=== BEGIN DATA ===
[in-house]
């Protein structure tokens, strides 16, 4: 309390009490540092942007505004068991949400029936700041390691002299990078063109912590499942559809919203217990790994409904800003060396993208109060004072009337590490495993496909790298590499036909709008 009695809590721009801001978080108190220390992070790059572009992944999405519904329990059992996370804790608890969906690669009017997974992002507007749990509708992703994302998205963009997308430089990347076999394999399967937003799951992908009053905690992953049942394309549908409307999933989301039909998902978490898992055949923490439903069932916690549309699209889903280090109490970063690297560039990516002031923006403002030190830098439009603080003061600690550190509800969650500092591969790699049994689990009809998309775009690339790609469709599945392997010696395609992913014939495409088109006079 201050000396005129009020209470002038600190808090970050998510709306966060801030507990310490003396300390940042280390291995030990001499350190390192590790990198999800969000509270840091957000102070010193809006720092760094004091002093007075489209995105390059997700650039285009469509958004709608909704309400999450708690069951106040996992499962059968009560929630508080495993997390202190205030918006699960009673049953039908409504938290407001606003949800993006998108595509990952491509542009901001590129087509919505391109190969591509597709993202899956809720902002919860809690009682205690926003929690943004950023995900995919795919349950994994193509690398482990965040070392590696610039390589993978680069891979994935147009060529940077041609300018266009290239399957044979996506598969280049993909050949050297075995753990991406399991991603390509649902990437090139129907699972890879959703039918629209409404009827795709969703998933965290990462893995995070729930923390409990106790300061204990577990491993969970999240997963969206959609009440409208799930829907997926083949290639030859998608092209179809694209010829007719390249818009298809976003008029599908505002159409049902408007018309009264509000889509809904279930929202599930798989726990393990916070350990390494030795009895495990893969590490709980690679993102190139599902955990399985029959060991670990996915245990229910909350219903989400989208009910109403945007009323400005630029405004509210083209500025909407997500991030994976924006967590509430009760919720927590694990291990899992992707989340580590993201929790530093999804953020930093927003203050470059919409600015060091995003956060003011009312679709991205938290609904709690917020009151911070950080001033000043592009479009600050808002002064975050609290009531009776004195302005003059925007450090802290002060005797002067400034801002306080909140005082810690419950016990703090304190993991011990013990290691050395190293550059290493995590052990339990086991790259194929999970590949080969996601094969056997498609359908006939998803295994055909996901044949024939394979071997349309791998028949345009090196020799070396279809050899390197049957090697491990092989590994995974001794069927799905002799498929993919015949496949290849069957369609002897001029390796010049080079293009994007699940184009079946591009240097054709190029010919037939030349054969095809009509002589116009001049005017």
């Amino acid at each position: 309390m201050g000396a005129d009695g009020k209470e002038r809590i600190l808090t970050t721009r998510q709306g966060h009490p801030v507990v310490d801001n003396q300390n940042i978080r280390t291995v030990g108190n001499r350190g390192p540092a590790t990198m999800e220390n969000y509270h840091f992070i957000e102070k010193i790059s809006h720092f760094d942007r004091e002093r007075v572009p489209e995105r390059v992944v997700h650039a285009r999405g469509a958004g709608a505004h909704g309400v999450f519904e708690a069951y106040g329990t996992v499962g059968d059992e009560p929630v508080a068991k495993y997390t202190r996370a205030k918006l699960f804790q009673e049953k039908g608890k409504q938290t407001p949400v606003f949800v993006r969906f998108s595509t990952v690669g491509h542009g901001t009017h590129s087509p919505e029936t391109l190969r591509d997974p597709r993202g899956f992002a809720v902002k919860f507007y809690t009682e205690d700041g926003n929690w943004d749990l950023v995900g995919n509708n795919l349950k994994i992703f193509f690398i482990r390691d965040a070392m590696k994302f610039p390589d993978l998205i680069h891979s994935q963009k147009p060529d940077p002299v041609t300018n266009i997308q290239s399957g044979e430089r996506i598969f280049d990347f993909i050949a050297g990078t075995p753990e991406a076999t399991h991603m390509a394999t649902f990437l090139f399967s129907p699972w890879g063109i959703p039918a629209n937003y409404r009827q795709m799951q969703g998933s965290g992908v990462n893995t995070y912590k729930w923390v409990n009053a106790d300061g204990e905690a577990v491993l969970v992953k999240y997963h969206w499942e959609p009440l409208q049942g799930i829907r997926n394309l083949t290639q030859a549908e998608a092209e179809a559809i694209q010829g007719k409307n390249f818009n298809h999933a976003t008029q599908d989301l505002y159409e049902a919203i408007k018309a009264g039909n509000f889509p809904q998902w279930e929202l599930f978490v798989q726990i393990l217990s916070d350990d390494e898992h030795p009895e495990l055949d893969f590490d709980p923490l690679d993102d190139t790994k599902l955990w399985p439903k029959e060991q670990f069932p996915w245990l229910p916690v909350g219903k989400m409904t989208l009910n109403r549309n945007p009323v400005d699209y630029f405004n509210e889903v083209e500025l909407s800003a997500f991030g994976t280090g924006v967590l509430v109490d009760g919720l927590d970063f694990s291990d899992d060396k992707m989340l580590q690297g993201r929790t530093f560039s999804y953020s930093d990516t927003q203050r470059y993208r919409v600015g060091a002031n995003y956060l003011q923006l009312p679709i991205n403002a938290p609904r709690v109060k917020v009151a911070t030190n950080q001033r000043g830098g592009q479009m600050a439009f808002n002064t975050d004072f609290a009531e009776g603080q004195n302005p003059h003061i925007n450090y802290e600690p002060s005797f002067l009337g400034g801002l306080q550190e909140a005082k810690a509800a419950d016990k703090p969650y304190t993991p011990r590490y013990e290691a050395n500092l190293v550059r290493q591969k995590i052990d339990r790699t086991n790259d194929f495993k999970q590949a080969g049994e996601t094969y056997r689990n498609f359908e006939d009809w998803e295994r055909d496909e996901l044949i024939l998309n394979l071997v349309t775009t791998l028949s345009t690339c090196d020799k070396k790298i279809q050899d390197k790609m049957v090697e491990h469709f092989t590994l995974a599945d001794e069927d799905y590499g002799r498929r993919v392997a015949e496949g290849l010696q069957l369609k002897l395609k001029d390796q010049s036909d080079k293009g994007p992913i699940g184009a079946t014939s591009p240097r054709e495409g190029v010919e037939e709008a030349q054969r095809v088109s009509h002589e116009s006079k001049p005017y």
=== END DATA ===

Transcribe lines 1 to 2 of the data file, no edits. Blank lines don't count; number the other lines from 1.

[in-house]
């Protein structure tokens, strides 16, 4: 309390009490540092942007505004068991949400029936700041390691002299990078063109912590499942559809919203217990790994409904800003060396993208109060004072009337590490495993496909790298590499036909709008 009695809590721009801001978080108190220390992070790059572009992944999405519904329990059992996370804790608890969906690669009017997974992002507007749990509708992703994302998205963009997308430089990347076999394999399967937003799951992908009053905690992953049942394309549908409307999933989301039909998902978490898992055949923490439903069932916690549309699209889903280090109490970063690297560039990516002031923006403002030190830098439009603080003061600690550190509800969650500092591969790699049994689990009809998309775009690339790609469709599945392997010696395609992913014939495409088109006079 201050000396005129009020209470002038600190808090970050998510709306966060801030507990310490003396300390940042280390291995030990001499350190390192590790990198999800969000509270840091957000102070010193809006720092760094004091002093007075489209995105390059997700650039285009469509958004709608909704309400999450708690069951106040996992499962059968009560929630508080495993997390202190205030918006699960009673049953039908409504938290407001606003949800993006998108595509990952491509542009901001590129087509919505391109190969591509597709993202899956809720902002919860809690009682205690926003929690943004950023995900995919795919349950994994193509690398482990965040070392590696610039390589993978680069891979994935147009060529940077041609300018266009290239399957044979996506598969280049993909050949050297075995753990991406399991991603390509649902990437090139129907699972890879959703039918629209409404009827795709969703998933965290990462893995995070729930923390409990106790300061204990577990491993969970999240997963969206959609009440409208799930829907997926083949290639030859998608092209179809694209010829007719390249818009298809976003008029599908505002159409049902408007018309009264509000889509809904279930929202599930798989726990393990916070350990390494030795009895495990893969590490709980690679993102190139599902955990399985029959060991670990996915245990229910909350219903989400989208009910109403945007009323400005630029405004509210083209500025909407997500991030994976924006967590509430009760919720927590694990291990899992992707989340580590993201929790530093999804953020930093927003203050470059919409600015060091995003956060003011009312679709991205938290609904709690917020009151911070950080001033000043592009479009600050808002002064975050609290009531009776004195302005003059925007450090802290002060005797002067400034801002306080909140005082810690419950016990703090304190993991011990013990290691050395190293550059290493995590052990339990086991790259194929999970590949080969996601094969056997498609359908006939998803295994055909996901044949024939394979071997349309791998028949345009090196020799070396279809050899390197049957090697491990092989590994995974001794069927799905002799498929993919015949496949290849069957369609002897001029390796010049080079293009994007699940184009079946591009240097054709190029010919037939030349054969095809009509002589116009001049005017």